Masao Adachi | A.K.A. Serial Killer (1969)

Continuing my research into the politicised aesthetic of Japanese film and photography in the late 60s, I have discovered (through the art of Eric Baudelaire) Masao Adachi’s ‘landscape theory’ as demostrated in A.K.A. Serial Killer  – could this be a potential avenue to explore?

Masao Adachi & Kôji Wakamatsu, both having ties to the Japanese Red Army, stopped in Lebanon on their way home from the Cannes festival. There they caught up with notorious JRA ex-pats Fusako Shigenobu and Mieko Toyama in training camps to create a newsreel-style agit-prop film based off of the “landscape theory” (fûkeiron) that Adachi and Wakamatsu had developed. The theory, most evident at work in A.K.A. Serial Killer (1969), aimed to move the emphasis of film from situations to landscapes as expression of political and economical power relations.

In 1974 Adachi left Japan and committed himself to the Palestinian Revolution and linked up with the Japan Red Army. His activities thereafter were not revealed until he was arrested and imprisoned in 1997 in Lebanon. In 2001 Adachi was extradited to Japan, and after two years of imprisonment, he was released and subsequently published Cinema/Revolution [Eiga/Kakumei], an auto-biographical account of his life.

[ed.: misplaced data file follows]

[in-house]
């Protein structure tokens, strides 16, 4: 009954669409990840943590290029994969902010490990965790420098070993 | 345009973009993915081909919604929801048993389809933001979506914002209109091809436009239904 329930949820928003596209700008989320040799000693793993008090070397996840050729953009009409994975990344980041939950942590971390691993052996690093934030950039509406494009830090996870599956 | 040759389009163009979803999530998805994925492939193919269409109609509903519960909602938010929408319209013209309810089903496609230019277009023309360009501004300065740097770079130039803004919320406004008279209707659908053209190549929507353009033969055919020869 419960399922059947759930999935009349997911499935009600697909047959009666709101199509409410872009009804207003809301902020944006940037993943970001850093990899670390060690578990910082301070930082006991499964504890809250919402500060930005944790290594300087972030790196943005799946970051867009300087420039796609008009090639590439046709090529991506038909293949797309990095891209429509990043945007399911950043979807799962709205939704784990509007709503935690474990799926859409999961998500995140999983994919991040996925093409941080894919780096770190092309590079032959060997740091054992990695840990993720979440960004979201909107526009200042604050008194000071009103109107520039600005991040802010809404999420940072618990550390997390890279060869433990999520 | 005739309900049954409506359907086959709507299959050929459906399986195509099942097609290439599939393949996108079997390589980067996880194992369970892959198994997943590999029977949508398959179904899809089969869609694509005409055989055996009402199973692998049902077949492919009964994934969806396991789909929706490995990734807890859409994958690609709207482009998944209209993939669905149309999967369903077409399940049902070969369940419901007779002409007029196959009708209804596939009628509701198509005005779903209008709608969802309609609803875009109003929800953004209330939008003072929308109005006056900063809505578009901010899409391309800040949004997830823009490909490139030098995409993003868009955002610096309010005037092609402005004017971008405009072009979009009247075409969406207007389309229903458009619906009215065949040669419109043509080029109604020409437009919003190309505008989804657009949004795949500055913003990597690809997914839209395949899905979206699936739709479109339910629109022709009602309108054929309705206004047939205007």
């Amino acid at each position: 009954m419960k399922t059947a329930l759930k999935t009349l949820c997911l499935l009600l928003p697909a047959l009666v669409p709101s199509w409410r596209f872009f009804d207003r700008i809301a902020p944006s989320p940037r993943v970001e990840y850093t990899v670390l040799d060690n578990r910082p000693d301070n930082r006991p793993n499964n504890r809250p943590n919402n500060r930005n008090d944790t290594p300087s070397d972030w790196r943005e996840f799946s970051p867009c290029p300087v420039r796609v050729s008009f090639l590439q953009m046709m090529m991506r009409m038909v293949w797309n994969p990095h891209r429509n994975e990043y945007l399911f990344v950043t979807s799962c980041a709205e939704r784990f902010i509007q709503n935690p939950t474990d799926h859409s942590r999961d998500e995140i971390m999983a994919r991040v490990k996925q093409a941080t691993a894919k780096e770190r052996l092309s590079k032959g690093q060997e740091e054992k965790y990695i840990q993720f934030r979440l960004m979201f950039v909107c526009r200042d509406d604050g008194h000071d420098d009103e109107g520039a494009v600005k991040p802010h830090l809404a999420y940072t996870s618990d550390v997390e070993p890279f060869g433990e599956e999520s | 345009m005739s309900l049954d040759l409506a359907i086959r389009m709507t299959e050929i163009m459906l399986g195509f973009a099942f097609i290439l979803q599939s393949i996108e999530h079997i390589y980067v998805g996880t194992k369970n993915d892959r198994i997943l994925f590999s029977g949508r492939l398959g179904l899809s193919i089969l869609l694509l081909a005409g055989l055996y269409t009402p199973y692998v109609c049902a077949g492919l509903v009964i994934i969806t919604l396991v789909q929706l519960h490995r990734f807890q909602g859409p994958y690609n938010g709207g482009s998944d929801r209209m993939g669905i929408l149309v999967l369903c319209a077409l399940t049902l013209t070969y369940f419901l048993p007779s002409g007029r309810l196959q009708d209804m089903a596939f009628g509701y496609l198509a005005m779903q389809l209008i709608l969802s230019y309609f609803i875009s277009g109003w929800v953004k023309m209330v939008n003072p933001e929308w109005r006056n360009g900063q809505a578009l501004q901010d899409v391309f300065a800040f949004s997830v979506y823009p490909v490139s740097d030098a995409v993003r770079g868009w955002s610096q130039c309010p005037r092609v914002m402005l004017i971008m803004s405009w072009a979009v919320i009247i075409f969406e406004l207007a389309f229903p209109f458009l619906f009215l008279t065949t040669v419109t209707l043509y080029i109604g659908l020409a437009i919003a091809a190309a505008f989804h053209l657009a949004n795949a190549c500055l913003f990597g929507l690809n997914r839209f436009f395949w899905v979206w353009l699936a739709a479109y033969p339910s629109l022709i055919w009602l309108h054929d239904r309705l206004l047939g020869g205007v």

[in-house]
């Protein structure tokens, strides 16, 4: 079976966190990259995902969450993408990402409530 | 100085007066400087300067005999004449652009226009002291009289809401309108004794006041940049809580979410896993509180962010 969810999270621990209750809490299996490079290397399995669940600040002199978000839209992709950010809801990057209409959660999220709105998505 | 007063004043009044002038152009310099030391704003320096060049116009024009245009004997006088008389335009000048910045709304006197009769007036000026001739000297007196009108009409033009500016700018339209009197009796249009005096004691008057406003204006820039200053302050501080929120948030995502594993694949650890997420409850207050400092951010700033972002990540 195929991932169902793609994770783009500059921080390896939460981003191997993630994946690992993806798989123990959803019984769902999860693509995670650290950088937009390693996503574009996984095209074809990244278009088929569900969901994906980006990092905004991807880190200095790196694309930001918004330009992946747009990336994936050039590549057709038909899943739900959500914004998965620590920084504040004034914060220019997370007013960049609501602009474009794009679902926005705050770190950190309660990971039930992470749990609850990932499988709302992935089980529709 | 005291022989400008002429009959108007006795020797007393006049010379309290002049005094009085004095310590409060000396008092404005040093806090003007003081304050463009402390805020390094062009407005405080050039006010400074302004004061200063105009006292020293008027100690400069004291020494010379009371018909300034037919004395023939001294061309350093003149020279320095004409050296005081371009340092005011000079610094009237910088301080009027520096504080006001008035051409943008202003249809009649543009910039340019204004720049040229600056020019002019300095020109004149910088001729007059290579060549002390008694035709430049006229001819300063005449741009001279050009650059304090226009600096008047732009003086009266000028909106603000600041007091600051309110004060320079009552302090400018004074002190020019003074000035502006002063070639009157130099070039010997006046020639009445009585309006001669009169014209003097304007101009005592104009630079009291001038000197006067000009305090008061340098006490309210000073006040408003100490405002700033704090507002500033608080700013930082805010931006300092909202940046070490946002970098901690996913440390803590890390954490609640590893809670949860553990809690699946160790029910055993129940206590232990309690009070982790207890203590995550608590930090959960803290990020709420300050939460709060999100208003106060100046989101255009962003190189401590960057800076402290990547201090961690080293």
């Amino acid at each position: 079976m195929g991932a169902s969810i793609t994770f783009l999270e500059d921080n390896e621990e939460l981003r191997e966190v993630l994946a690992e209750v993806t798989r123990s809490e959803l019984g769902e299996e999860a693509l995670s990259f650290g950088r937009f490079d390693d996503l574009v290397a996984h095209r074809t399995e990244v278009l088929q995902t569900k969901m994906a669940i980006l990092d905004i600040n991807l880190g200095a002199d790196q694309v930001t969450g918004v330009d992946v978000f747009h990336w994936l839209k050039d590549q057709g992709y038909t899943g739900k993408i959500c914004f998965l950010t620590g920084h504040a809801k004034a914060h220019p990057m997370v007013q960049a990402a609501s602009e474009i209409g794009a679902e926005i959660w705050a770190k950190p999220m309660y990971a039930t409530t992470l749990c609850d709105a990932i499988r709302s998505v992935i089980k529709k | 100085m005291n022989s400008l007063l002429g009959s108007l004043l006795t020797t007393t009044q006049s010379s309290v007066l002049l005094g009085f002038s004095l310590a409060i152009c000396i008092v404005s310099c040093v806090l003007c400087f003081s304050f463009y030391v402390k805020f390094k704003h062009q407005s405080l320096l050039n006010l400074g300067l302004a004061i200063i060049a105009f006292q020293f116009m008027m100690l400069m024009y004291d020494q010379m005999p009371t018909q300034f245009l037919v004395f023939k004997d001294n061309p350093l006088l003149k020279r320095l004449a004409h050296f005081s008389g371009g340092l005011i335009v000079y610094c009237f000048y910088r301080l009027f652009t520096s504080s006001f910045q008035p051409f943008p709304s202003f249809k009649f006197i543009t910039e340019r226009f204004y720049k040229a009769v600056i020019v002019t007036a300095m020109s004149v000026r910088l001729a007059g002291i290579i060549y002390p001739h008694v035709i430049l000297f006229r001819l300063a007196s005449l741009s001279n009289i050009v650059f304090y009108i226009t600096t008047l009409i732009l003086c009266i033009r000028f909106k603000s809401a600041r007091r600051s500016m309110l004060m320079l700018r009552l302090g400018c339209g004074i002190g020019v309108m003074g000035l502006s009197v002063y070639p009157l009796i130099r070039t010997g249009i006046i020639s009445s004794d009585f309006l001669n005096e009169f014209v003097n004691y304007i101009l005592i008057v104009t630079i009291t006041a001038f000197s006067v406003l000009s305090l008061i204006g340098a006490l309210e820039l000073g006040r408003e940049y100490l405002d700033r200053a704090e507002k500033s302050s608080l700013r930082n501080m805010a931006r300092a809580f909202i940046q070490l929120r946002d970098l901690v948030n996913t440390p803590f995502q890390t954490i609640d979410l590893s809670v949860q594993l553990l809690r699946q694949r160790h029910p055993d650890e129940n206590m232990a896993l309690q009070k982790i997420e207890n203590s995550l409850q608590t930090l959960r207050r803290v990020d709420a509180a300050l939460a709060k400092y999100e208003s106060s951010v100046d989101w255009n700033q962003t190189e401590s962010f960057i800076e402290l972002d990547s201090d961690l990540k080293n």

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5 Comments to “Masao Adachi | A.K.A. Serial Killer (1969)”

  1. You’re getting in to darker territory, Dr. Dance – loving it.

  2. i really wonder how dancing and revolution are linked to each other. not sure the women and men of the (german) red army fraction (RAF) danced a lot. there’s an african proverb, that i like a lot, and that goes: if you can talk you can sing, and if you can walk you can dance. not sure what’s before making a revolution. dance?

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